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Turnpikes and Toll Roads in Nineteenth-Century America

Daniel B. Klein, Santa Clara University and John Majewski, University of California – Santa Barbara 1 Private turnpikes were business corporations that built and maintained a road for the right to collect fees from travelers.2 Accounts of the nineteenth-century transportation revolution often treat turnpikes as merely a prelude to more important improvements such as canals […]

History of the U.S. Telegraph Industry

Tomas Nonnenmacher, Allegheny College Introduction The electric telegraph was one of the first telecommunications technologies of the industrial age. Its immediate predecessors were homing pigeons, visual networks, the Pony Express, and railroads. By transmitting information quickly over long distances, the telegraph facilitated the growth in the railroads, consolidated financial and commodity markets, and reduced information […]

The History of the International Tea Market, 1850-1945

Bishnupriya Gupta, University of Warwick Demand for Tea “Tea is better than wine for it leadeth not to intoxication, neither does it cause a man to say foolish things and repent there of in his sober moments. It is better than water for it does not carry disease; neither does it act like poison as […]

The Economic History of Taiwan

Kelly Olds, National Taiwan University Geography Taiwan is a sub-tropical island, roughly 180 miles long, located less than 100 miles offshore of China’s Fujian province. Most of the island is covered with rugged mountains that rise to over 13,000 feet. These mountains rise directly out of the ocean along the eastern shore facing the Pacific […]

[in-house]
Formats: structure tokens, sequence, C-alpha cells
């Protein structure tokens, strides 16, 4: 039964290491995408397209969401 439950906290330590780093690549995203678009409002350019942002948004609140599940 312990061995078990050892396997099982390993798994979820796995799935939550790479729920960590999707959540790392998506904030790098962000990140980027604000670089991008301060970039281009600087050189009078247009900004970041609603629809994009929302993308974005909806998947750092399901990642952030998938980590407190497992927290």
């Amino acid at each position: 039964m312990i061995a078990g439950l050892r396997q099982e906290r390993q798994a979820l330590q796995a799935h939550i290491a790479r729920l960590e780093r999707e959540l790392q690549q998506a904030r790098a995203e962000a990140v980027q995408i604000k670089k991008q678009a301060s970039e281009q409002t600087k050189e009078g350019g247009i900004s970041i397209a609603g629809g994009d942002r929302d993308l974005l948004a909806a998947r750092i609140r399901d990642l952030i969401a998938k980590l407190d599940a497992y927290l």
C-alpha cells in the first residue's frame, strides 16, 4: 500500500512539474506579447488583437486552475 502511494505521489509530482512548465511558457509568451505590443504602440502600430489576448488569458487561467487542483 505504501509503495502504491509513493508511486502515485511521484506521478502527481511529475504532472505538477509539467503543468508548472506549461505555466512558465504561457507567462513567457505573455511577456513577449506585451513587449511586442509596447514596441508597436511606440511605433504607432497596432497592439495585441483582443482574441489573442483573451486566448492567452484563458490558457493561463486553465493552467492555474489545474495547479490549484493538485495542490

Sweden – Economic Growth and Structural Change, 1800-2000

Lennart Schön, Lund University This article presents an overview of Swedish economic growth performance internationally and statistically and an account of major trends in Swedish economic development during the nineteenth and twentieth centuries.1 Modern economic growth in Sweden took off in the middle of the nineteenth century and in international comparative terms Sweden has been […]

The 1929 Stock Market Crash

Harold Bierman, Jr., Cornell University Overview The 1929 stock market crash is conventionally said to have occurred on Thursday the 24th and Tuesday the 29th of October. These two dates have been dubbed “Black Thursday” and “Black Tuesday,” respectively. On September 3, 1929, the Dow Jones Industrial Average reached a record high of 381.2. At […]

A History of the Standard of Living in the United States

Richard H. Steckel, Ohio State University Methods of Measuring the Standard of Living During many years of teaching, I have introduced the topic of the standard of living by asking students to pretend that they would be born again to unknown (random) parents in a country they could choose based on three of its characteristics. […]

Slavery in the United States

Jenny Bourne, Carleton College Slavery is fundamentally an economic phenomenon. Throughout history, slavery has existed where it has been economically worthwhile to those in power. The principal example in modern times is the U.S. South. Nearly 4 million slaves with a market value estimated to be between $3.1 and $3.6 billion lived in the U.S. […]

History of Workplace Safety in the United States, 1880-1970

Mark Aldrich, Smith College The dangers of work are usually measured by the number of injuries or fatalities occurring to a group of workers, usually over a period of one year. 1 Over the past century such measures reveal a striking improvement in the safety of work in all the advanced countries. In part this […]

Rural Electrification Administration

Laurence J. Malone, Hartwick College Market Failure in Delivering Electricity to Rural Areas Before 1930 The advent of the electric industry in the 1880s ushered forward a rapidly expanding domestic market in the United States. The physical scale of the electric utility industry mirrored the national economy that sprung up with it — massive power […]